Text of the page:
David Michael Benning
  • 42 years old
  • Date of birth: Aug 14, 1973
  • Place of birth:
    Parma, Ohio, United States
  • Date of passing: Mar 4, 2016
  • Place of passing:
    Cleveland, Ohio, United States
Dave loved the song playing, "I Did It My Way" and he played it often. Let the memory of Dave be with us forever. God, please take care of my man.

This memorial website was created in memory of my beloved, eternal soulmate, David Benning, 42, born on August 14, 1973 and passed away on March 4, 2016. I will remember him forever.

Memorial Tributes
This tribute was added by Tammy Benson on 23rd April 2017

"It's just one long day without you.

I love you Dave."

This tribute was added by Tammy Benson on 27th March 2017

"Dave was so hurt by the time I met him; I feel lucky to have had him here with me for as long as I did. This reminds me of him:

"It’s hard to love again after you’ve been manipulated, put down, controlled, belittled, and made to feel worthless by someone who was supposed to love you and care about you."

It was immediately apparent on our first date, long before he even tried to explain.

I love you Dave."

This tribute was added by Tammy Benson on 3rd March 2017

"Time has not changed the pain, but it has changed me. I am more like you were Dave. It's like you placed your shadow upon me, and you are still living through me. Most of MY traits and interests are gone. I am you. It's very confusing and I am adjusting my life to the new me. So basically, I died when you died. I am no longer who you knew me as. I am exhausted.

March 4, 2017 is just another excruciating day without you.

I love you Dave!"

This tribute was added by Tammy Benson on 26th December 2016

"••••This is how Dave explained his life to me. Heartbreaking.

Shame & Shaming

Shaming - The difference between blaming and shaming is that in blaming someone tells you that you did something bad, in shaming someone tells you that you are something bad.

Shaming is a technique used by abusive people to divert attention away from their own behavior and issues by putting pressure on a victim so they can maintain control. The victim is put into an impossible situation, where they feel they are inherently flawed and so can never measure up to the standards being imposed on them, and therefore must dedicate themselves to attempting to make up for their ‘badness’.

As a tactic, shaming is often used by Personality Disordered parents who misdirect their anger at their children. Unchosen children and adult children of Personality-Disordered parents are often made to feel worthless, useless, unloved and unappreciated.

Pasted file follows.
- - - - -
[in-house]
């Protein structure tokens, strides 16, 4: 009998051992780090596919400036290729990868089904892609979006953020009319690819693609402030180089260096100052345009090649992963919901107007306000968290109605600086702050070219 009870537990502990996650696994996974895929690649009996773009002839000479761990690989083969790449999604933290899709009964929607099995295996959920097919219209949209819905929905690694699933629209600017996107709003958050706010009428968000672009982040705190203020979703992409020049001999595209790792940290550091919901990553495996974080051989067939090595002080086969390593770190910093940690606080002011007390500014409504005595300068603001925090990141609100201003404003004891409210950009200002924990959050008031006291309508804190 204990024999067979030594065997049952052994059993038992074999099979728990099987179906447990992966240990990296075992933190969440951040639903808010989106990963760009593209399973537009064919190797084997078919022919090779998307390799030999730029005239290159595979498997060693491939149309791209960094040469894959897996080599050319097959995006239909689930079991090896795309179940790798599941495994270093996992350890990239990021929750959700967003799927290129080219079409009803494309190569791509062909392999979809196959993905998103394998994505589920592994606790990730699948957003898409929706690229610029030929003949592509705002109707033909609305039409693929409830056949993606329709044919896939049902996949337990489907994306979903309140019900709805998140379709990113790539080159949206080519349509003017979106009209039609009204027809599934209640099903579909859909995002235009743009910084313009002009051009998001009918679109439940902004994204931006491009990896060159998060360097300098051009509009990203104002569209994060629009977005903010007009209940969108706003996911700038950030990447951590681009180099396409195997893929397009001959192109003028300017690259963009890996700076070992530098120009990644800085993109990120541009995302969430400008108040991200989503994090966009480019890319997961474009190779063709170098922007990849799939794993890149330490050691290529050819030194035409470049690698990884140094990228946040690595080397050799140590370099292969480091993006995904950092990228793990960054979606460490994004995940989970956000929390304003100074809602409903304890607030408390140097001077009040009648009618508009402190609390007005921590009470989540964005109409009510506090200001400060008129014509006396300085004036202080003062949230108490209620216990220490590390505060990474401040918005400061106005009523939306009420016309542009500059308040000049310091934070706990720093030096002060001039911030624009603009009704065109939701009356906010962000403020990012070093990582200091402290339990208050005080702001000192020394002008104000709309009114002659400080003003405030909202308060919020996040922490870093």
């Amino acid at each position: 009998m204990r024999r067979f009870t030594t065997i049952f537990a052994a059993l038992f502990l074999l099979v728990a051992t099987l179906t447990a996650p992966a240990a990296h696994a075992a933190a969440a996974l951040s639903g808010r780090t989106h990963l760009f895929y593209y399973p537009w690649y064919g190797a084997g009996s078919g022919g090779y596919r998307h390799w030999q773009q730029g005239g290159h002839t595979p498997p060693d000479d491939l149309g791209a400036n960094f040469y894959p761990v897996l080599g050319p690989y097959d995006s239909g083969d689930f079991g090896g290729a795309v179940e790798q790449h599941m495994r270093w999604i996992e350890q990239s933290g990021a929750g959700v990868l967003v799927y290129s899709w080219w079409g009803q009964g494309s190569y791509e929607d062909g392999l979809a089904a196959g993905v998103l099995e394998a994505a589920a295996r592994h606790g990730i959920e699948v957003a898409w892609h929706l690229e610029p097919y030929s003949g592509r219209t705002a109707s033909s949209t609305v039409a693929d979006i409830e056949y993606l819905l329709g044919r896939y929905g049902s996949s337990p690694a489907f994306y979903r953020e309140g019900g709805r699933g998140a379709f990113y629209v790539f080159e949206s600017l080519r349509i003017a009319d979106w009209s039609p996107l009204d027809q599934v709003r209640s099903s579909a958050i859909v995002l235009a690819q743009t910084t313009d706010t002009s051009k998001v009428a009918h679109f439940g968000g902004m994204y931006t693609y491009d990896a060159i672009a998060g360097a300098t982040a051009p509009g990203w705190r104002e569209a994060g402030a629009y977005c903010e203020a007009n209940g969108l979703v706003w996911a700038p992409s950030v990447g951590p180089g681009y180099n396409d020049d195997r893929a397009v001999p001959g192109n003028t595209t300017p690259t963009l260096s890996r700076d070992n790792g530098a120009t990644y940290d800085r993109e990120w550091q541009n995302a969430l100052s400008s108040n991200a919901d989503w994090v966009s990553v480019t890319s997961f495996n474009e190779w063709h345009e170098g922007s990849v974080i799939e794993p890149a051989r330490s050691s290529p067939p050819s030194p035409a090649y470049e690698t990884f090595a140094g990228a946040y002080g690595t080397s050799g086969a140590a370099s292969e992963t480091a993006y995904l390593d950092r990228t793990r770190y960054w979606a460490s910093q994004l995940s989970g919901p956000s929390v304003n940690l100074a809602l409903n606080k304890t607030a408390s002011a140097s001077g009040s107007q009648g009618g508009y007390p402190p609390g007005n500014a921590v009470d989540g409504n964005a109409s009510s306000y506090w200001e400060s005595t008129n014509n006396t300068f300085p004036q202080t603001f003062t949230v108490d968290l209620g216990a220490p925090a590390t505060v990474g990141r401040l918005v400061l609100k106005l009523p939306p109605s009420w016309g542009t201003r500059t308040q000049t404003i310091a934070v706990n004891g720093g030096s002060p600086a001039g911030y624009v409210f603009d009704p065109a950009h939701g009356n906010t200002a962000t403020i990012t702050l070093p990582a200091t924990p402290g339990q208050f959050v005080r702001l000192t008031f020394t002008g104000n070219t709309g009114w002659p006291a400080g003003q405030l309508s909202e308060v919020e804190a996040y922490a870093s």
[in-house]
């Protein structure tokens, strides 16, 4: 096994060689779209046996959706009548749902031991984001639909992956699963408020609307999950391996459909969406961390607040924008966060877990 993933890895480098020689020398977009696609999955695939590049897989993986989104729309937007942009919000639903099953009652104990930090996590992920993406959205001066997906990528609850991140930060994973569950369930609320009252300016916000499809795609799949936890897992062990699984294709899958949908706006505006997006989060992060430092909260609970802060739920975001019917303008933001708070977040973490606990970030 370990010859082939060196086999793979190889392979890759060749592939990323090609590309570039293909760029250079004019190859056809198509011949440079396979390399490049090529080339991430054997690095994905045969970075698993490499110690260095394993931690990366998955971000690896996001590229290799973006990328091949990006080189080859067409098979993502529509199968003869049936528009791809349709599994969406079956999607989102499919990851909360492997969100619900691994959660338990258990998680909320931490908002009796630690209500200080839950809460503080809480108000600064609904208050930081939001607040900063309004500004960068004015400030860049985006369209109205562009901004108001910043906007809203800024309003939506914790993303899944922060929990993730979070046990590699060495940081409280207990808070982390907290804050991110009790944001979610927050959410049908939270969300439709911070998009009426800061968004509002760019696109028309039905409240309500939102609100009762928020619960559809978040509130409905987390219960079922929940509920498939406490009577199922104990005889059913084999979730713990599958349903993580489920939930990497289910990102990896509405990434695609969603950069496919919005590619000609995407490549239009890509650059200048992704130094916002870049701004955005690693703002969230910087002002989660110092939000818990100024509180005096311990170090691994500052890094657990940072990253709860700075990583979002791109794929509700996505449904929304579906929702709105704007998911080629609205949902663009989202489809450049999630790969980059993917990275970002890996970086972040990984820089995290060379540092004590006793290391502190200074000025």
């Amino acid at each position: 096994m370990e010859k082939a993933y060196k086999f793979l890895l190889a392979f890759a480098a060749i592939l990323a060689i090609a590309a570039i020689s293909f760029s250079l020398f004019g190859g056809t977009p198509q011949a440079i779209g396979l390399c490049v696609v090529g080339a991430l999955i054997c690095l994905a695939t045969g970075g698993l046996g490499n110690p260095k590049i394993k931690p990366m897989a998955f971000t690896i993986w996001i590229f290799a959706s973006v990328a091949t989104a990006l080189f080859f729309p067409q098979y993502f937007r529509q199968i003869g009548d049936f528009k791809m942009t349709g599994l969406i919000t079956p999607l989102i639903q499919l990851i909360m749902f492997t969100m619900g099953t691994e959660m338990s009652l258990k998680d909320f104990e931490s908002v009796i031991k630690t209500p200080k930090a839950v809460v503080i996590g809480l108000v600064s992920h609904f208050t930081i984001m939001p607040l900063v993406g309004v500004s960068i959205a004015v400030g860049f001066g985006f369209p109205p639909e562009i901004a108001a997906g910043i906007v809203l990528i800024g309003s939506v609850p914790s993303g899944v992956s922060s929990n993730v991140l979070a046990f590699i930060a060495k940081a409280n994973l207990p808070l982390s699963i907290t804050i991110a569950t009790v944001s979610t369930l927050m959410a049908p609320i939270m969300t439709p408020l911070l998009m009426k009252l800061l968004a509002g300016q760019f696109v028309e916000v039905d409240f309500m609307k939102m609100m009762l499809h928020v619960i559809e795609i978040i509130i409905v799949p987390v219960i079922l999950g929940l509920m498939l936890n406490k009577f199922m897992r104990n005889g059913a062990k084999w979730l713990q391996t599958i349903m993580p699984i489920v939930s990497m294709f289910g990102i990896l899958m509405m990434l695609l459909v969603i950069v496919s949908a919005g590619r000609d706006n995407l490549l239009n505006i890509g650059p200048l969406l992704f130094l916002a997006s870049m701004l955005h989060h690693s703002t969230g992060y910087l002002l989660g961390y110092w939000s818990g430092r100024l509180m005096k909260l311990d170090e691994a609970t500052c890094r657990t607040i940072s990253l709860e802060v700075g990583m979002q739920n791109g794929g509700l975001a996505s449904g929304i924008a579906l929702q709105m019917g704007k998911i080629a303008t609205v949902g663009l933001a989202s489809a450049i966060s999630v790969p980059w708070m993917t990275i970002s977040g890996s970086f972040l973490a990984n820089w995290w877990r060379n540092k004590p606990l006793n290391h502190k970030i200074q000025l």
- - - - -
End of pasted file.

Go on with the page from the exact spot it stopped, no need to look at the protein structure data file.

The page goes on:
How it Feels

If you have been subjected to Shaming or Emotional Blackmail then it is likely that you have been living in a FOG of Fear, Obligation and Guilt

Fear – that if you don’t do what this person wants there will be hell to pay.

Obligation - you are somehow made to feel indebted to this person - you believe you owe them something even though you have taken nothing from them.

Guilt - you are unworthy - you have broken some unwritten rules - rules which you never agreed to and which were never fully justified or explained to you.

••••Characteristics of Adults Shamed In Childhood

The following is quoted from Shame & Guilt: Masters of Disguise by Jane Middelton-Moz, Ph.D.

1. Adults shamed as children are afraid of vulnerability and fear exposure of self.

2. Adults shamed as children may suffer extreme shyness, embarrassment and feelings of being inferior to others. They don't believe they make mistakes. Instead they believe they are mistakes.

3. Adults shamed as children fear intimacy and tend to avoid real commitment in relationships. These adults frequently express the feeling that one foot is out of the door, prepared to run.

4. Adults shamed as children may appear either grandiose and self-centered or seem selfless.

5. Adults shamed as children feel that, “No matter what I do, it won't make a difference; I am and always will be worthless and unlovable.”

6. Adults shamed as children frequently feel defensive when even minor negative feedback is given. They suffer feelings of severe humiliation if forced to look at mistakes or imperfections.

7. Adults shamed as children frequently blame others before they can be blamed.

8. Adults shamed as children may suffer from debilitating guilt. These individuals apologize constantly. They assume responsibility for the behavior of those around them.

9. Adults shamed as children feel like outsiders. They feel a pervasive sense of loneliness throughout their lives, even when surrounded with those who love and care.

10. Adults shamed as children project their beliefs about themselves onto others. They engage in mind-reading that is not in their favor, consistently feeling judged by others.

11. Adults shamed as children often feel angry and judgmental towards the qualities in others that they feel ashamed of in themselves. This can lead to shaming others.